wavelength In physics, the wavelength is the spatial period of a periodic wave—the distance over which the wave's shape repeats. It is the distance between consecutive corresponding points of the same phase (waves), phase on the wave, such as two adjac ...
s per unit distance, typically centimeters (cm−1): :$\tilde \;=\; \frac,$ where ''λ'' is the wavelength. It is sometimes called the "spectroscopic wavenumber". It equals the spatial frequency. A wavenumber in inverse cm can be converted to a frequency in GHz by multiplying by 29.9792458 (the speed of light in centimeters per nanosecond). An electromagnetic wave at 29.9792458 GHz has a wavelength of 1 cm in free space. In theoretical physics, a wave number, defined as the number of radians per unit distance, sometimes called "angular wavenumber", is more often used: :$k \;=\; \frac$ When wavenumber is represented by the symbol , a
frequency Frequency is the number of occurrences of a repeating event per unit of time. It is also occasionally referred to as ''temporal frequency'' for clarity, and is distinct from ''angular frequency''. Frequency is measured in Hertz (unit), hertz (H ...
is still being represented, albeit indirectly. As described in the spectroscopy section, this is done through the relationship $\frac \;=\; \frac \;\equiv\; \tilde$, where s is a frequency in
hertz The hertz (symbol: Hz) is the unit of frequency in the International System of Units (SI), equivalent to one event (or Cycle per second, cycle) per second. The hertz is an SI derived unit whose expression in terms of SI base units is s−1, me ...
. This is done for convenience as frequencies tend to be very large. Wavenumber has
dimensions In physics and mathematics, the dimension of a Space (mathematics), mathematical space (or object) is informally defined as the minimum number of coordinates needed to specify any Point (geometry), point within it. Thus, a Line (geometry), lin ...
of reciprocal length, so its
SI unit The International System of Units, known by the international abbreviation SI in all languages and sometimes Pleonasm#Acronyms and initialisms, pleonastically as the SI system, is the modern form of the metric system and the world's most wid ...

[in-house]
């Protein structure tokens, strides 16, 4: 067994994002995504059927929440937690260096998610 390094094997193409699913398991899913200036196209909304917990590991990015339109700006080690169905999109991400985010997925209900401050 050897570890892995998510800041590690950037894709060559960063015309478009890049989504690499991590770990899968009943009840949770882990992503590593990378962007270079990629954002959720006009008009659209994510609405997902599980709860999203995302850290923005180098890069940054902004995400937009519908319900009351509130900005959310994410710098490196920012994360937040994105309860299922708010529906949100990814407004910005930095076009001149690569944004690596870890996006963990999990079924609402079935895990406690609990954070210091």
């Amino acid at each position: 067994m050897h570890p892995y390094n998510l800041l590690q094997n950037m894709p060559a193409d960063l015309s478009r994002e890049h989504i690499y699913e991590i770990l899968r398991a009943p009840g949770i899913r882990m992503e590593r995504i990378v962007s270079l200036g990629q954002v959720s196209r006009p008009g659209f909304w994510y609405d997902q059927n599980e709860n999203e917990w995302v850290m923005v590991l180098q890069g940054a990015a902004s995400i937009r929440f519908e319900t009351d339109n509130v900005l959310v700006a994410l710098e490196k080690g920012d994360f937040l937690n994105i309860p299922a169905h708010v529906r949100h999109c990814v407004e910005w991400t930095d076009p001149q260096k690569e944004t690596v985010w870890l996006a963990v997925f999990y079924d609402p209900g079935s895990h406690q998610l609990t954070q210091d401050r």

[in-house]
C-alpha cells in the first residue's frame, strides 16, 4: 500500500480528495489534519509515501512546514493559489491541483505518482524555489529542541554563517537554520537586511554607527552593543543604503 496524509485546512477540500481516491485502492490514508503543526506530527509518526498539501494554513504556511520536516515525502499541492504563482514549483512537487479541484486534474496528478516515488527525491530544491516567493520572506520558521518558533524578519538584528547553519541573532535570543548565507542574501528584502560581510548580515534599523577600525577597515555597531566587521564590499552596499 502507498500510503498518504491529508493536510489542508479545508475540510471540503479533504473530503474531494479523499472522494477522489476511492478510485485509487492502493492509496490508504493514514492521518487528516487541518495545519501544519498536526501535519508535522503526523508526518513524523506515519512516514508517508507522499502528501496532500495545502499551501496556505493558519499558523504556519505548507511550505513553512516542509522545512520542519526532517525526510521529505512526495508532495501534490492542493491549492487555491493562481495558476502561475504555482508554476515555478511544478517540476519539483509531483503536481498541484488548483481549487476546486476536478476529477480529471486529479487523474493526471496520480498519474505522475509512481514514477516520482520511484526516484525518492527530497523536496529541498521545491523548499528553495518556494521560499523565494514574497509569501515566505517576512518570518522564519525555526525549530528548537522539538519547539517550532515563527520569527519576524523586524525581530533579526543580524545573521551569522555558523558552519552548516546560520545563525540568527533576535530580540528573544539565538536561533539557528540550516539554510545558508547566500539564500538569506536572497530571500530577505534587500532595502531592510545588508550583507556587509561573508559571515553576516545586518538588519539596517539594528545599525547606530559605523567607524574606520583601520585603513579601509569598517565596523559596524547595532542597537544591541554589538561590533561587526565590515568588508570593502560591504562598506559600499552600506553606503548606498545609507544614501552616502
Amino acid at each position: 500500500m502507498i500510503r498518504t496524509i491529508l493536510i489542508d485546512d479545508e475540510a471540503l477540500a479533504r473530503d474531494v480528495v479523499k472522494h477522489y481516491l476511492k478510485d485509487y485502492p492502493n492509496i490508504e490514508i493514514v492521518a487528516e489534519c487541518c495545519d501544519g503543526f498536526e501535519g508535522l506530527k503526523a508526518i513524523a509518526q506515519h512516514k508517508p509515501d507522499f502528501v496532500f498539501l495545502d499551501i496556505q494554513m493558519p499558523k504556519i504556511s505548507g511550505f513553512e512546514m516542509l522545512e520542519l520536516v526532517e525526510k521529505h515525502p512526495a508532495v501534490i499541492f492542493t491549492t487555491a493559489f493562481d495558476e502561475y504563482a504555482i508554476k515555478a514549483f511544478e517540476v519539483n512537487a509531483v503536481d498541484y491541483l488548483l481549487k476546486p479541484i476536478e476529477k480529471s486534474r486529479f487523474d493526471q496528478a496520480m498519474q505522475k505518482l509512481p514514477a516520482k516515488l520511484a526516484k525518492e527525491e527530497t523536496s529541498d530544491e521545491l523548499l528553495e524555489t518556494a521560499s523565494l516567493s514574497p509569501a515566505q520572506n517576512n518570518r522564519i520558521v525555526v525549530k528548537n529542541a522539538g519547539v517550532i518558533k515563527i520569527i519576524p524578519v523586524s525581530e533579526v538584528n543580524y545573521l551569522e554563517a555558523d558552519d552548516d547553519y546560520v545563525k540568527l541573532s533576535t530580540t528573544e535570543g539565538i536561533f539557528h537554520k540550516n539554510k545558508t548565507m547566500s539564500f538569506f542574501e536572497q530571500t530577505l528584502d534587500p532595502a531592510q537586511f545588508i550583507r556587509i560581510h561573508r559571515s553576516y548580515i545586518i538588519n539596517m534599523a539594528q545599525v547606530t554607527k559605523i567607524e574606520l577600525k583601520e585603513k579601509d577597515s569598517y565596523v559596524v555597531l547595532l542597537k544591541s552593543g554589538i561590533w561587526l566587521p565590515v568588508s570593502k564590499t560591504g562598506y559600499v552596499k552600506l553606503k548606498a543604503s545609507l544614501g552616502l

is the reciprocal of meters (m−1). In
spectroscopy Spectroscopy is the field of study that measures and interprets the electromagnetic spectrum, electromagnetic spectra that result from the interaction between Electromagnetism, electromagnetic radiation and matter as a function of the wavelengt ...
it is usual to give wavenumbers in cgs unit (i.e., reciprocal centimeters; cm−1); in this context, the wavenumber was formerly called the ''kayser'', after
Heinrich Kayser Heinrich Gustav Johannes Kayser Fellow of the Royal Society, ForMemRS (; 16 March 1853 – 14 October 1940) was a German physicist and spectroscopist. Biography Kayser was born at Bingen am Rhein. Kayser's early work was concerned with the char ...
(some older scientific papers used this unit, abbreviated as ''K'', where 1K = 1cm−1). The angular wavenumber may be expressed in
radian The radian, denoted by the symbol rad, is the unit of angle in the International System of Units (SI) and is the standard unit of angular measure used in many areas of mathematics. The unit was formerly an SI supplementary unit (before that c ...
s per meter (rad⋅m−1), or as above, since the
radian The radian, denoted by the symbol rad, is the unit of angle in the International System of Units (SI) and is the standard unit of angular measure used in many areas of mathematics. The unit was formerly an SI supplementary unit (before that c ...
is
dimensionless A dimensionless quantity (also known as a bare quantity, pure quantity, or scalar quantity as well as quantity of dimension one) is a quantity to which no physical dimension is assigned, with a corresponding SI unit of measurement of one (or ...
. For
electromagnetic radiation In physics, electromagnetic radiation (EMR) consists of waves of the electromagnetic field, electromagnetic (EM) field, which propagate through space and carry momentum and electromagnetic radiant energy. It includes radio waves, microwaves, inf ...
in vacuum, wavenumber is directly proportional to frequency and to
photon A photon () is an elementary particle that is a quantum of the electromagnetic field, including electromagnetic radiation such as light and radio waves, and the force carrier for the electromagnetic force. Photons are Massless particle, massless ...
energy. Because of this, wavenumbers are used as a convenient